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Home > Movies > Scary Stuff, Part 3: Children

Scary Stuff, Part 3: Children

October 30th, 2005

Children can be deadly, or so stories tell us. Sometimes, they themselves are evil incarnate, such as the Children of the Damned or the Children of the Corn. Occasionally, their playthings are the problem, as with killer dolls Chucky or The Twilight Zone‘s Talky Tina. But sometimes it’s the relationship that naive kids have with hideous creatures that mixes a fatal cocktail.

Consider Yongary, Monster from the Deep, a 1967 film intended as South Korea’s answer to Godzilla. It was a lousy answer.

I have a peculiar affection for giant-monster-on-the-loose stories, and I’ve suffered any number of Godzilla pretenders. I can say with some authority that Yongary was one of the worst. Yongary himself was an off-the-rack dinosaur with a clearly visible flamethrower nozzle inside his open mouth. He drank oil, had an annoyingly repetitive roar, and danced (yes, danced) to surf rock music. The miniatures were cheap–look for a scene in which an oil tank “destroyed” by the monster simply rolls down a hillside–and the optical work combining screaming Koreans with the rubber-suited critter was done with little attention paid to film grain, lighting, or even scale.

Yongary so closely aped the Japanese monster flicks of the late ’60s that it included an obligatory boy in short pants whose role it was to bond with the beast. In his first appearance, the brat used his scientist uncle’s experimental light gun to make a pair of passing motorists itch uncontrollably. (No, I don’t understand the physics involved.) Throughout the film, he popped up wherever Yongary was so frequently that I expected the monster to slap him with a restraining order.

At one point, Yongary had been knocked unconscious by a rocket fusillade. Short Pants walked up, and for no reason whatsoever, WOKE HIM UP with the itch ray! The monster went on a second rampage, destroying several major bridges and a jet fighter squadron. Those deaths were on your head, kid. Of course, he not only got off without so much as a backhand, but–because he provided a clue to the ultimate destruction of Yongary–was recognized as a hero! I wanted to see the scene in which the widows of the doomed fighters pilots sued the little shit’s parents.

Another kid–a little girl this time–was the catalyst for the Night of the Lepus, part of the “nature takes revenge” film cycle of the ’70s. “Lepus” referred to the oversized rabbits spawned by a failed attempt at population control. A scientist’s young daughter took a liking to one of the test rabbits being injected with a mutating serum, and SWITCHED HIM with a bunny from the control group. Then, naturally, she adopted him…adoption in this case consisting of immediately losing him down a burrow. It wasn’t long before ten-foot varmints were bounding in slow motion across miniature farmsteads.

On paper, Night of the Lepus made logical sense. As the movie pointed out via newsreel footage, rabbit infestations have been a real-world problem which would surely be intensified if said hares were the size of Volkswagens. And I have no doubt that oversized rodents could easily become killers of livestock and slow-moving humans alike. In that regard, Lepus worked as a cautionary tale and a scientific lesson ala the quintessential giant ant movie, Them!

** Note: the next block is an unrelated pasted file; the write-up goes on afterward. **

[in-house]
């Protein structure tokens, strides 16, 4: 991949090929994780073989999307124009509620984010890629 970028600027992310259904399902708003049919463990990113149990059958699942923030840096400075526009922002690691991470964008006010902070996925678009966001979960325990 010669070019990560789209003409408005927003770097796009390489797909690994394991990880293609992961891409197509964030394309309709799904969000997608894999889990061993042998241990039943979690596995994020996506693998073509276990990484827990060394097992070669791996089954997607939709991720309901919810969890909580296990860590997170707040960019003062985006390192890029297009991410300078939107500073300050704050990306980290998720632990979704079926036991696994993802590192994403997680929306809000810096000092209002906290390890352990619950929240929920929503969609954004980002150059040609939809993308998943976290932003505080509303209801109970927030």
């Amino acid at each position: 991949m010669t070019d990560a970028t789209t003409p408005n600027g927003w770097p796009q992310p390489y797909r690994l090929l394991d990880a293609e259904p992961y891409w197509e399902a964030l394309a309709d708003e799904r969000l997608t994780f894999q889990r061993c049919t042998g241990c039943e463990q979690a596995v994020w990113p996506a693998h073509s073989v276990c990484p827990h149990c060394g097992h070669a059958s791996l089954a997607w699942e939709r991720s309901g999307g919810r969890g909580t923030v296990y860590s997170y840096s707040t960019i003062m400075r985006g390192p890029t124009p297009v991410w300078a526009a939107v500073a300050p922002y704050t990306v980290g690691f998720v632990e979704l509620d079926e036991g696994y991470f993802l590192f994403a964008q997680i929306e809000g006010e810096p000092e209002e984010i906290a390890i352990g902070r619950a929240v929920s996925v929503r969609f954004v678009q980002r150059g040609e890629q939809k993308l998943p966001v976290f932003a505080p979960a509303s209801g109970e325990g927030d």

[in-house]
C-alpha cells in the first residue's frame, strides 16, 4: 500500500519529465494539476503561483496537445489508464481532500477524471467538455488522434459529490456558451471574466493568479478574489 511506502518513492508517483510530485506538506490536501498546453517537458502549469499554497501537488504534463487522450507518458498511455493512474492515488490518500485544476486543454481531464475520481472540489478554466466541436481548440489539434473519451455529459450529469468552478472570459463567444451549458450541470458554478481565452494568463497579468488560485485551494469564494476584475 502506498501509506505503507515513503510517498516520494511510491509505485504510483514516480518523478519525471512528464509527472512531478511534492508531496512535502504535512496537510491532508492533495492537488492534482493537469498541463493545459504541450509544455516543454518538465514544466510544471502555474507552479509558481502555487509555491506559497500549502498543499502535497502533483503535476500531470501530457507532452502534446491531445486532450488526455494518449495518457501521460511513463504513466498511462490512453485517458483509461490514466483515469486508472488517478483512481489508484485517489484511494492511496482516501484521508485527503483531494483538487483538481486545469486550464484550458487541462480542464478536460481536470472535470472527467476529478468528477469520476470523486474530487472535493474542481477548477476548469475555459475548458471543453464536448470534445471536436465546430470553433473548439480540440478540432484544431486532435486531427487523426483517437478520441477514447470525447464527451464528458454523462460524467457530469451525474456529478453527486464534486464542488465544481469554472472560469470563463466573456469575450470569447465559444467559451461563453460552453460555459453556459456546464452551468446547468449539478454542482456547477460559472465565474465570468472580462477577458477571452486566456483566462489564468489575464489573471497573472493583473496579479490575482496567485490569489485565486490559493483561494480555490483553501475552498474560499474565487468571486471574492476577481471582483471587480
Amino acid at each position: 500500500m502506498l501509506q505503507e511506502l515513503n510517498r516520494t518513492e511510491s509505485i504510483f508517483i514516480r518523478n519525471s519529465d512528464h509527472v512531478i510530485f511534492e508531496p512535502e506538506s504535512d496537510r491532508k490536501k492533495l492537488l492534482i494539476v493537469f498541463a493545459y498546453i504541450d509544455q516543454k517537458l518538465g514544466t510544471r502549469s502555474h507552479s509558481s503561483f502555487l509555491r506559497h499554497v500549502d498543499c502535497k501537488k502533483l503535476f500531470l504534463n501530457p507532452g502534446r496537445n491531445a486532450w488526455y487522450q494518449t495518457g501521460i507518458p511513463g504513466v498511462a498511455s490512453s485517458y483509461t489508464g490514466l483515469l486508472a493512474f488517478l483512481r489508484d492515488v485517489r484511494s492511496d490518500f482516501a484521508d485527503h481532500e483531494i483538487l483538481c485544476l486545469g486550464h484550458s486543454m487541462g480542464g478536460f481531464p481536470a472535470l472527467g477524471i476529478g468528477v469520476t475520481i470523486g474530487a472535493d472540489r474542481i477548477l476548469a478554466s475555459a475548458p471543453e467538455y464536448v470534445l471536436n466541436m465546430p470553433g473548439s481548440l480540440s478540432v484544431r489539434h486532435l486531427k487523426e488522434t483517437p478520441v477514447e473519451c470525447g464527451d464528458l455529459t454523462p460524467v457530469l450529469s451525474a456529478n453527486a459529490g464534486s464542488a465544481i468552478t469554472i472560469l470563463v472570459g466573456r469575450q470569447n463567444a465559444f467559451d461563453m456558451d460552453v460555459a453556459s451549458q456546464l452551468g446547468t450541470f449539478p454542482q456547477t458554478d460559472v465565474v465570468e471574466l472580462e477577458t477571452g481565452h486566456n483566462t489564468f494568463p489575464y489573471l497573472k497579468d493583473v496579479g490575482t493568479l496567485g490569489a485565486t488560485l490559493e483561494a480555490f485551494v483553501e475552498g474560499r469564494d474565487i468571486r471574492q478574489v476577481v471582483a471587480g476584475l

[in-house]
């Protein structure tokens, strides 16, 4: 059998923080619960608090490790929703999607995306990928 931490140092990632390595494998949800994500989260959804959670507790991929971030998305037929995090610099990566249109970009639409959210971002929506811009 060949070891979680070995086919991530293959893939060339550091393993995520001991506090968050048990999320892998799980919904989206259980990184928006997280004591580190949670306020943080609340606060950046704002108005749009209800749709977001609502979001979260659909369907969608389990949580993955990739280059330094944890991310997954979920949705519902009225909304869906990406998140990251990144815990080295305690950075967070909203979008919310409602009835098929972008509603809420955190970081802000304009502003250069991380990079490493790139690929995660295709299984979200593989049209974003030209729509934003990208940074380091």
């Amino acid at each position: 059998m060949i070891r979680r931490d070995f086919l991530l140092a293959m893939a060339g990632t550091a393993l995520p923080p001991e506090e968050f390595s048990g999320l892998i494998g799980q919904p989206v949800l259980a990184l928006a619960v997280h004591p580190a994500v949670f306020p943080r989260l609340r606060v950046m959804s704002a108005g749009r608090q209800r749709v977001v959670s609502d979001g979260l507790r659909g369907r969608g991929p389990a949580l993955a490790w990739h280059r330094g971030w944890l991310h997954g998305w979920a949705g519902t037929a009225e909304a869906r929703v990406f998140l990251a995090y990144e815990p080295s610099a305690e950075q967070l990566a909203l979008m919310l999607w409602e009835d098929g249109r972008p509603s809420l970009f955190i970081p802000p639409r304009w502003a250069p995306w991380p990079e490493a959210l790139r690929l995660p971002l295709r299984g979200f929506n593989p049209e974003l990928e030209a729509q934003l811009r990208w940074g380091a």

The problem was, of course, that the movie was about bunnies. Cute, fuzzy bunnies. There’s a good reason that most mutant animal movies feature creatures which are naturally ugly and threatening. No matter how many extreme close-ups of saliva-dripping maws and titanic incisors the filmmakers inserted, there was no getting around the fact that a herd of galloping, giant bunnies were adorable, not terrifying.

God love ’em, the special effects people did their best. The miniature and high-speed photography were surprisingly good, and aside from one lousy matte in which the rabbits bounded through a fence, the proceedings were as effective as possible. Which is to say, not very.

There’s a moment in Lepus which was simply classic. One of the local constabulary pulled his squad car into the front row of the drive-in theater and shouted into his bullhorn, “Ladies and gentlemen, attention! There is a herd of killer rabbits headed this way and we desperately need your help!” Strangely enough, not one person found cause to doubt or even hesitate in the face of such a warning. Instead, every last driver dutifully lined up his or her car and followed the police into the desert, single-file. I found this strange, because the last time someone said that to me in a drive-in, I just kept necking and let the killer rabbits do their worst.

Getting back to the theme of kids and monsters, last night Vicky and I went to the Parkland Theater production of Bat Boy: The Musical. This was an off-Broadway show based on a character from the “Weekly World News,” taboid: an alleged, half-human, half-bat child found in a cave. Over the years, I’ve followed Bat Boy’s continuing exploits (did you know that he once stalked Jenna Bush?) with interest, and was thrilled to have a chance to see the show.

Thankfully, it did not disappoint. The cast–especially the young man playing the title character–was game, and the production had enough intentional cheese to keep the occasionally grim proceedings light. A highlight was an “orgy” of stuffed animals (don’t worry, it made sense within the context of the show) presided over by the nature god Pan. And I dare anyone to come out of the theater without the song “Hold Me, Bat Boy” running through the recesses of their brain.

The Bat Boy of the play came to a tragic end, but fortunately, the “real” Bat Boy goes on. And if he ever befriends any little kids in short pants…all hell is gonna break loose.

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